The UK’s Covid restricts the use of certain words on its website, including “fat” and “mental illness”. This has led to a petition for an end to Covid restrictions, which is now more than 1.5 million signatures strong.
The who is at higher risk for severe illness from covid-19 is a question that has been asked. Covid restrictions have been lifted and the health of those who are vulnerable to the virus will be at risk.
It’s strange to see folks celebrating their newfound “liberty” when so many of us are left out of the story (Picture: Hannah Turner)
With the advent of the long-awaited ‘Freedom Day’ on Monday, July 19th, came a slew of news articles about nightclub goers eager to dance.
I’m sure I know a couple of them since I’m in my mid-twenties as well. Instead of going out and celebrating, I spent the evening canceling all of my reservations for the foreseeable future at every restaurant and bar I had made.
If they are pinged by the app, individuals who have been doubly jabbed will no longer have to quarantine.
Restrictions have been lifted, the government has declared that double-vaccinated visitors from the United States and Europe would be allowed to enter the country without being quarantined, and infection rates in England are now at one in every 75 people. Sitting in a crowded city bar is a risk I can no longer justify.
As someone who is susceptible to Covid, I have spent endless hours inside my apartment or in physicians’ offices over the past 16 months.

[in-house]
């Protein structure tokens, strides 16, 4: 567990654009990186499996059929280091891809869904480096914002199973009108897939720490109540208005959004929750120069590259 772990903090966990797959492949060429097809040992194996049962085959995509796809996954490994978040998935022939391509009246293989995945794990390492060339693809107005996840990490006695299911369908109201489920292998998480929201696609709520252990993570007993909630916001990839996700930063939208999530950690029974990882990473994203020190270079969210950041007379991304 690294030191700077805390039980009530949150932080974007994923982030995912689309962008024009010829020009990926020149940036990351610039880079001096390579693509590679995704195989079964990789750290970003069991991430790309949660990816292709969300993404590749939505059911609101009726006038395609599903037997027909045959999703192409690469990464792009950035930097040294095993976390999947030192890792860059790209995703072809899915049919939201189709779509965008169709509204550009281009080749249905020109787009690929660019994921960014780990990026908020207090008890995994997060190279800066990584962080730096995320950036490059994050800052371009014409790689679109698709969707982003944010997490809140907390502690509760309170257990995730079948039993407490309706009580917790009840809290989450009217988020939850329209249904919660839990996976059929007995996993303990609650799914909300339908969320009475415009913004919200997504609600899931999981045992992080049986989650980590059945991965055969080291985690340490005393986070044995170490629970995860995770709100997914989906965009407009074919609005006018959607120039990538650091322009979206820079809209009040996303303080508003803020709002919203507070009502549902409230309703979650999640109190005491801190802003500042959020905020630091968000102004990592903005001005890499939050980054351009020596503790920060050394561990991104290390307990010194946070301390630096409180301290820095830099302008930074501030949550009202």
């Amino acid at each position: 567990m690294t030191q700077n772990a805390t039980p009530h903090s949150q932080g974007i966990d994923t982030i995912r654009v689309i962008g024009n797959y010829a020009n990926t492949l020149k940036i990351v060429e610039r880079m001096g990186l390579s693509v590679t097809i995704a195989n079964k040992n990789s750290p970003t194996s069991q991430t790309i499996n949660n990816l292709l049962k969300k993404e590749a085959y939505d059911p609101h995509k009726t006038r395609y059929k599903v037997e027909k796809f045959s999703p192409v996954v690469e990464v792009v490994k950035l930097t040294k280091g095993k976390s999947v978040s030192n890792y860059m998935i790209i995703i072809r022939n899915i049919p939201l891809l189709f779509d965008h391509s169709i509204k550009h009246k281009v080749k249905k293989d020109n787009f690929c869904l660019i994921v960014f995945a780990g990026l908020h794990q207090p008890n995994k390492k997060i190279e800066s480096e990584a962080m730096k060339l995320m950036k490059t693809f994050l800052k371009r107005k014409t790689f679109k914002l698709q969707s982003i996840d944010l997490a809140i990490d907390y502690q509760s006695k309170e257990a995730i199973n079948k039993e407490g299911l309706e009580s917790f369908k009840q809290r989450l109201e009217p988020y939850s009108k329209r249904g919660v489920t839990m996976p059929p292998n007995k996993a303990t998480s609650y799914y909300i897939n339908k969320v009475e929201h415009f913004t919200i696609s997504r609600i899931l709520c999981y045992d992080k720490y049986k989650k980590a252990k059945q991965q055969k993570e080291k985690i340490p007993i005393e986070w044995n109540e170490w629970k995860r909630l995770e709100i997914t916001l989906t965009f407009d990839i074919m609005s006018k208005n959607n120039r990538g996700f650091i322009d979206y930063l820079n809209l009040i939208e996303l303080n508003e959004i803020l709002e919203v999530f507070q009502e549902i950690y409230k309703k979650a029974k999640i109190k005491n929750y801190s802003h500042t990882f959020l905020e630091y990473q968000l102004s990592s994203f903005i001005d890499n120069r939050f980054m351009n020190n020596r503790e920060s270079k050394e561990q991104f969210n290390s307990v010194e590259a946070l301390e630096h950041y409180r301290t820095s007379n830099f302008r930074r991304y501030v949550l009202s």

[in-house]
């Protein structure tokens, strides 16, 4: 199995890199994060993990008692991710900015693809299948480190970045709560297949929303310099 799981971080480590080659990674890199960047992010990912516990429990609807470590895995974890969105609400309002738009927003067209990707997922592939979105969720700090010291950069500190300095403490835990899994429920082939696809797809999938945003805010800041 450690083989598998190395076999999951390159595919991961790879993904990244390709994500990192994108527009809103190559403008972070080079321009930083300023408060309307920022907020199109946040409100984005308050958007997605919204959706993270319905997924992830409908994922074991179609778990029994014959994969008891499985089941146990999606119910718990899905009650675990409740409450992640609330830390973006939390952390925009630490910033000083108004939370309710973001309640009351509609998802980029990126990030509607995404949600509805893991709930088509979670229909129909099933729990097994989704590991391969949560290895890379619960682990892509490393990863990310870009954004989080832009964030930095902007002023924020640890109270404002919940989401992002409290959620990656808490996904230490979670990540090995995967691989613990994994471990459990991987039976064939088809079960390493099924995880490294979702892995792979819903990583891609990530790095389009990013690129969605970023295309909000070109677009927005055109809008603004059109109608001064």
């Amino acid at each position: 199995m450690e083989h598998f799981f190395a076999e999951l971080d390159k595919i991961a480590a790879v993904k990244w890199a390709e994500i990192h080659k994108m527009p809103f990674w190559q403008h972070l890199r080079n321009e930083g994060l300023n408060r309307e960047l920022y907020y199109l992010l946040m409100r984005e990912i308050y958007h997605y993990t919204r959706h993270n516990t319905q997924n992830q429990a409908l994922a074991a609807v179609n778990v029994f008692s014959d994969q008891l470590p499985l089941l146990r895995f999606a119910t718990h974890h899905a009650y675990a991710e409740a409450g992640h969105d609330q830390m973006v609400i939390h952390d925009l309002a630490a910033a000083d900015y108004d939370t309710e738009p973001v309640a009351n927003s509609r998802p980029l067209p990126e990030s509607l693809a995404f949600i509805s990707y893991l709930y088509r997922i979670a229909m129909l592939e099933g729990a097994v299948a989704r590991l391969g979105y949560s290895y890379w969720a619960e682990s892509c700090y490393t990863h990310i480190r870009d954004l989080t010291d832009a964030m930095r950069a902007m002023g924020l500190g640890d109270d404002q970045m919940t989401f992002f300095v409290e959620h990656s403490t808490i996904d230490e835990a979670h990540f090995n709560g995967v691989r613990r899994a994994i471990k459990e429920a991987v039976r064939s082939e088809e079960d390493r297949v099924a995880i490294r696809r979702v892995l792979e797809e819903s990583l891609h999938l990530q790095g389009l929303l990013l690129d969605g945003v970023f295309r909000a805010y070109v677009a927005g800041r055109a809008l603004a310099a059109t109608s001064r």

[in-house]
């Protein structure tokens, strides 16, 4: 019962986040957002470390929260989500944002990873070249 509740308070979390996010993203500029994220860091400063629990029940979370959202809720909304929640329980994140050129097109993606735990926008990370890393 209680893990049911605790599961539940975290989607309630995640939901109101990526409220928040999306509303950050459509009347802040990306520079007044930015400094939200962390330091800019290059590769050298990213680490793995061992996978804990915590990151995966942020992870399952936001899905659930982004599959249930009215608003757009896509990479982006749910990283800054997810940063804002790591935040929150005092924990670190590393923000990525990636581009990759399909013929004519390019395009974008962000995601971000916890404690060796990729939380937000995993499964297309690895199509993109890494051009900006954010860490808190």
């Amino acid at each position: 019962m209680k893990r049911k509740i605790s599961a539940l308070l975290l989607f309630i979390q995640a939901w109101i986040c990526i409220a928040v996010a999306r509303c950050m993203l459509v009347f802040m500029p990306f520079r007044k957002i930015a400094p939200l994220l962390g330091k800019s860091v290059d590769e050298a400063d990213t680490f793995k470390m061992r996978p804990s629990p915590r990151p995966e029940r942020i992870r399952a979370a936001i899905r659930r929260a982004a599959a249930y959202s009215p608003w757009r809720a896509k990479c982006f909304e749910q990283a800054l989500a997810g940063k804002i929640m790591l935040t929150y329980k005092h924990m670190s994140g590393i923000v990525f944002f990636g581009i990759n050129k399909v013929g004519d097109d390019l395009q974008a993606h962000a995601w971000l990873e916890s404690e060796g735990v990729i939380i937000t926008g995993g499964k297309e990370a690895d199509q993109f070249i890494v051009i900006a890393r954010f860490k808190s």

It’s as if I’m living in a parallel world, suffering from medical paranoia. It’s strange to see folks celebrating their newfound “liberty” when so many of us are left out of the story.
Although many establishments have requested that customers continue to wear masks, as well as testing their personnel and restricting tables, it is not enough to calm my nerves.
I’ve been having my groceries delivered and avoiding all public transportation and crowded interior spaces.
I was isolated for 21 days in April of this year in order to have surgery for ovarian cysts and endometriosis excision, and no one was permitted to see me during my four-day hospital stay.
I was housebound after surgery because I couldn’t walk; it felt like a victory when I finally made it to the end of my street. My expectations of resuming a social life like that of other people my age were based on the assumption that as I became stronger, the outside world would become safer.
I suffer from endometriosis, Ehlers Danlos syndrome, and ME, among other chronic diseases. But the possibility of exacerbating my post-viral tiredness is what scares me the most about getting Covid.